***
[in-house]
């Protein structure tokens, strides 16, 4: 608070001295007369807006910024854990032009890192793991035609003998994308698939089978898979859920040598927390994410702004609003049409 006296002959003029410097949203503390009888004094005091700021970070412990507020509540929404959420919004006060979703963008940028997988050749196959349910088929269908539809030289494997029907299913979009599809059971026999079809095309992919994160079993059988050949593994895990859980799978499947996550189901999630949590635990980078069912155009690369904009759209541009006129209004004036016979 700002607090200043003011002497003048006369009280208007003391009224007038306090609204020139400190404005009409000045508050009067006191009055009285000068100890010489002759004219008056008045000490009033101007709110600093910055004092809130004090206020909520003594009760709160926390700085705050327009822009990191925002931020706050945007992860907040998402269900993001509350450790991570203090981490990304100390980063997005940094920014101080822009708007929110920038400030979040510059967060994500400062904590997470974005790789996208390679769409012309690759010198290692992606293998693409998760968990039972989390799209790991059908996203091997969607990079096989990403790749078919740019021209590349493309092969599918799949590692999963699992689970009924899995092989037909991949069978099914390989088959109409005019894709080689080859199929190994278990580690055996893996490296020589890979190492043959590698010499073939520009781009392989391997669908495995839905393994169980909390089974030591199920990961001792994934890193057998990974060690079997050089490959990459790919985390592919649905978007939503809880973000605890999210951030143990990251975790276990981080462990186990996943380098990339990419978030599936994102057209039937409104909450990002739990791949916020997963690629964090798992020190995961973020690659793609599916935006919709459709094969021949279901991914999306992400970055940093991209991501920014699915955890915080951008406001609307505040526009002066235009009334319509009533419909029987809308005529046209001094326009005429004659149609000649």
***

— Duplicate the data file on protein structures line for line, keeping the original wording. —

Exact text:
[in-house]
């Protein structure tokens, strides 16, 4: 608070001295007369807006910024854990032009890192793991035609003998994308698939089978898979859920040598927390994410702004609003049409 006296002959003029410097949203503390009888004094005091700021970070412990507020509540929404959420919004006060979703963008940028997988050749196959349910088929269908539809030289494997029907299913979009599809059971026999079809095309992919994160079993059988050949593994895990859980799978499947996550189901999630949590635990980078069912155009690369904009759209541009006129209004004036016979 700002607090200043003011002497003048006369009280208007003391009224007038306090609204020139400190404005009409000045508050009067006191009055009285000068100890010489002759004219008056008045000490009033101007709110600093910055004092809130004090206020909520003594009760709160926390700085705050327009822009990191925002931020706050945007992860907040998402269900993001509350450790991570203090981490990304100390980063997005940094920014101080822009708007929110920038400030979040510059967060994500400062904590997470974005790789996208390679769409012309690759010198290692992606293998693409998760968990039972989390799209790991059908996203091997969607990079096989990403790749078919740019021209590349493309092969599918799949590692999963699992689970009924899995092989037909991949069978099914390989088959109409005019894709080689080859199929190994278990580690055996893996490296020589890979190492043959590698010499073939520009781009392989391997669908495995839905393994169980909390089974030591199920990961001792994934890193057998990974060690079997050089490959990459790919985390592919649905978007939503809880973000605890999210951030143990990251975790276990981080462990186990996943380098990339990419978030599936994102057209039937409104909450990002739990791949916020997963690629964090798992020190995961973020690659793609599916935006919709459709094969021949279901991914999306992400970055940093991209991501920014699915955890915080951008406001609307505040526009002066235009009334319509009533419909029987809308005529046209001094326009005429004659149609000649």